Wednesday, 28 March 2012

Little Lamb, Who Made Thee?

One of the unexpected aspects of getting older is the way anniversaries accumulate.  Barely a week goes by when one might celebrate this or mourn that, or simply wonder where the time went since some event of significance sped by on the ever-accelerating time-space luggage carousel.  If I don't soon get some kind of mental screen-saver installed, the words "How can it possibly be XX years since..." will have been burned permanently onto my synapses.

I have never particularly enjoyed spring as a season, and can find myself experiencing a back-to-front SAD syndrome, anticipating without much pleasure the coming months of relentless solar radiation sunshine. The weeks that surround that moveable feast, Easter, in particular, contain a cluster of anniversaries that predispose me to "that sweet mood when pleasant thoughts / Bring sad thoughts to the mind" (Wordsworth, "Written in Early Spring").

You don't have to be a practising Christian or pagan to recognise the profundity of the rich mix of literal and metaphorical rebirths, deaths, and resurrections that characterise this time of year.  You do have to get out of the house, though.  Soon, we'll be in mid-Wales again, where the lambing sheds will be ringing with loud new life, amid the stench of blood and shit, while the crows and kites peck over the heaps of little carcasses outside.  It's a lot more real than the racks of chocolate eggs in the supermarket.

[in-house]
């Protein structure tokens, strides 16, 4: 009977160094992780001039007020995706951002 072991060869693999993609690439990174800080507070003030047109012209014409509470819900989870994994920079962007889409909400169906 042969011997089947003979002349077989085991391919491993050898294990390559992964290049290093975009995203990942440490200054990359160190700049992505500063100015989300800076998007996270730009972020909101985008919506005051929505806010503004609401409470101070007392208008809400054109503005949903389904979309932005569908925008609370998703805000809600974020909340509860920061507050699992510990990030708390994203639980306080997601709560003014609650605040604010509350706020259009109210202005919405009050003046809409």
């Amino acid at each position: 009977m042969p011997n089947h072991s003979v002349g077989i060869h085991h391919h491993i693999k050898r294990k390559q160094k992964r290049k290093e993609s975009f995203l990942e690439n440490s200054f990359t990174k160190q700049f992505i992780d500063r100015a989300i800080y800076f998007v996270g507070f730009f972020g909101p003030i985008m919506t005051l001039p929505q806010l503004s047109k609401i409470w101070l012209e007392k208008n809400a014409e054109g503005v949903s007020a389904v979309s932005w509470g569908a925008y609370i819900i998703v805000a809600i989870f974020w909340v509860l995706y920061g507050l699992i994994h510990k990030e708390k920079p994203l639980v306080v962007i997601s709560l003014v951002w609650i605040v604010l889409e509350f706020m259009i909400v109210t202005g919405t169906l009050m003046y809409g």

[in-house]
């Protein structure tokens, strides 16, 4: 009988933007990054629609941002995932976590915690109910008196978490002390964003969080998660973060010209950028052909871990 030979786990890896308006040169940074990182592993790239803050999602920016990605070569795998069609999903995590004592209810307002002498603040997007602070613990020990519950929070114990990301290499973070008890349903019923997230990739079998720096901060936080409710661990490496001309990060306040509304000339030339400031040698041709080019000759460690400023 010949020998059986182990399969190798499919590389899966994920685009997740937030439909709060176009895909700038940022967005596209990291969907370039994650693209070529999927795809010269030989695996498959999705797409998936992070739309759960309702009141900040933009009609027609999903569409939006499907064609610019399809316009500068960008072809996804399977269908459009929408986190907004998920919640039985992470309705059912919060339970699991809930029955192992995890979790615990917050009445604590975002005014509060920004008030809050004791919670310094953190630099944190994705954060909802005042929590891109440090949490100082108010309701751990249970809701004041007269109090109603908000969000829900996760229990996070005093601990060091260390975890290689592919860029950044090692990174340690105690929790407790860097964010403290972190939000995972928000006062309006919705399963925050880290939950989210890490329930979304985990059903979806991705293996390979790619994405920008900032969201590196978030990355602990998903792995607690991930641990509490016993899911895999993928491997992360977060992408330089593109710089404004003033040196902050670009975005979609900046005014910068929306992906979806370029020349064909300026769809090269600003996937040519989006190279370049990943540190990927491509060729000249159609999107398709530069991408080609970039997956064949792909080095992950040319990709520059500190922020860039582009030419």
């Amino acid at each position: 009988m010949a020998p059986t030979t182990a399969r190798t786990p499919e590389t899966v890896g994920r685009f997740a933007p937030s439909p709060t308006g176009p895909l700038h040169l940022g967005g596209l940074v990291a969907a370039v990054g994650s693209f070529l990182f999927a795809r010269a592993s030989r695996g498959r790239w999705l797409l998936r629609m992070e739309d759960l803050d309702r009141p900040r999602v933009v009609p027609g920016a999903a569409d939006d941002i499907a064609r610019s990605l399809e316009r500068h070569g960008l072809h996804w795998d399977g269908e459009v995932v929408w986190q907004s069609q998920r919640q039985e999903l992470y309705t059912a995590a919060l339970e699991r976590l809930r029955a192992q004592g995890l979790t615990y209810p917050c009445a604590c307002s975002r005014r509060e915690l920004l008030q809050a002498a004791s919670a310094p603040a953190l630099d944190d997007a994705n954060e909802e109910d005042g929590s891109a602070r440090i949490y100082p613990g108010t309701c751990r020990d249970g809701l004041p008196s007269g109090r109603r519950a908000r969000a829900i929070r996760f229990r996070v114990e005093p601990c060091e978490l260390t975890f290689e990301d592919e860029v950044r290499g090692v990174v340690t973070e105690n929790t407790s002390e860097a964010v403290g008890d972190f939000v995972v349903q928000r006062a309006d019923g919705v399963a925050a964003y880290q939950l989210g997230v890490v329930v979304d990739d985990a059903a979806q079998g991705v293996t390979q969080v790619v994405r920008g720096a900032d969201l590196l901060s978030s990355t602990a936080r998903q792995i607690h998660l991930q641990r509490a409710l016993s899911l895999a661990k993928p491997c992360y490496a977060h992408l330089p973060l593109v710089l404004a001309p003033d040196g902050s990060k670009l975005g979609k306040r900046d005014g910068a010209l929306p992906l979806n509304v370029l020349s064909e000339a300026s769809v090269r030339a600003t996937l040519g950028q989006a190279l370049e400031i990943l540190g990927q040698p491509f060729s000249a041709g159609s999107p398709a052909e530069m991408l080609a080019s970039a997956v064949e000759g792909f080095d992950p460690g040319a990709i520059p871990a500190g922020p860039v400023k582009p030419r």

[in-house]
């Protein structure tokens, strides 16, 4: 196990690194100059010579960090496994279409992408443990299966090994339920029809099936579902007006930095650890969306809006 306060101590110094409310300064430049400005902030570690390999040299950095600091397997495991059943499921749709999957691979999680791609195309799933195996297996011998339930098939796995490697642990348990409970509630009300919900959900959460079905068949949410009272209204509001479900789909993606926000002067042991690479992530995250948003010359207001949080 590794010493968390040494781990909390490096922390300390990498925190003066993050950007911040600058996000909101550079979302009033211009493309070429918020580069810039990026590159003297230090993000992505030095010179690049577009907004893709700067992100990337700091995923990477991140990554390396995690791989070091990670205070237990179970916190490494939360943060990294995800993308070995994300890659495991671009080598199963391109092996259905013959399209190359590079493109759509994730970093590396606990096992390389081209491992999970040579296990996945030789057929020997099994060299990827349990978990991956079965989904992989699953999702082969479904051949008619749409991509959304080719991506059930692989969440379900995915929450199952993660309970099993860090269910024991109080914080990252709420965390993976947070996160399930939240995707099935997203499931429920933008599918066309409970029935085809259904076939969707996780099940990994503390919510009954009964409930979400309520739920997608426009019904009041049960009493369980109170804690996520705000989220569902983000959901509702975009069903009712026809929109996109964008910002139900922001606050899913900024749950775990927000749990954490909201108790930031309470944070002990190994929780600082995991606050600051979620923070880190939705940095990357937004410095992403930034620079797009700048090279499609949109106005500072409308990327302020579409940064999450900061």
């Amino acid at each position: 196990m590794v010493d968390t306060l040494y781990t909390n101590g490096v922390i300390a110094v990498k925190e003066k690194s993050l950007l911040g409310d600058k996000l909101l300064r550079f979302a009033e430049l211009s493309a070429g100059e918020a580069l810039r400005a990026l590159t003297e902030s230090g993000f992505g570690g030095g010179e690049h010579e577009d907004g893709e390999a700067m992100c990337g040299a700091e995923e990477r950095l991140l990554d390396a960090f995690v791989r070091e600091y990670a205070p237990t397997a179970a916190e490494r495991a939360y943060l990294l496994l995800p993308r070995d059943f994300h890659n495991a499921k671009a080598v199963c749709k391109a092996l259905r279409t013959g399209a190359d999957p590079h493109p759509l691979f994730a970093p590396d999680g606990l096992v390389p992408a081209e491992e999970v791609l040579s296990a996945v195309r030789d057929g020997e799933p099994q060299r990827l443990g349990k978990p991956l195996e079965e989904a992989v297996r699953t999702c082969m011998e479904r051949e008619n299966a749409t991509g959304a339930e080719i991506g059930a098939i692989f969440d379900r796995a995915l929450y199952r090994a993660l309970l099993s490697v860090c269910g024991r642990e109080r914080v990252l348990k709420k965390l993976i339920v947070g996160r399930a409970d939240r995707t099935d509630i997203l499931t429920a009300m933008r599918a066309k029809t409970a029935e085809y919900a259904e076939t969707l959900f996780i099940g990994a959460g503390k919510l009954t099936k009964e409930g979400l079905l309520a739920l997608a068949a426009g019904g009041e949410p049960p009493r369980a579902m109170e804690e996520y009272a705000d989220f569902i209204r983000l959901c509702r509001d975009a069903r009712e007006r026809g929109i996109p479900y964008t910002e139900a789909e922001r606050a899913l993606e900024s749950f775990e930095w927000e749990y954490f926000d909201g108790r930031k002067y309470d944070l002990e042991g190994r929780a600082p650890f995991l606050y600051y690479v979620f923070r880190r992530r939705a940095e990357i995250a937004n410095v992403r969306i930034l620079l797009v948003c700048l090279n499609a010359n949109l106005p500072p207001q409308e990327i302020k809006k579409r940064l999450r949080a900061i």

I'll never forget the Easter when our son, aged about seven, asked the farmer's wife -- who had offered us the chance to feed some lambs -- why some of the little lambs died.  "Because their mummies don't want them, that's why!" she boomed, tossing another one onto the pile.

Talking of resurrections, I was over at the Viaduct on Sunday, and I detect the preliminary signs of a conservation effort.  Fallen bricks have been gathered into neat stacks and covered with sheets of polythene, and scrub has been cleared in places.  I suspect this signals the beginning of the end of this particular project.  Ah well, one door closes, another door opens...  The trick is not to let either door shut in your face or hit you on the backside.

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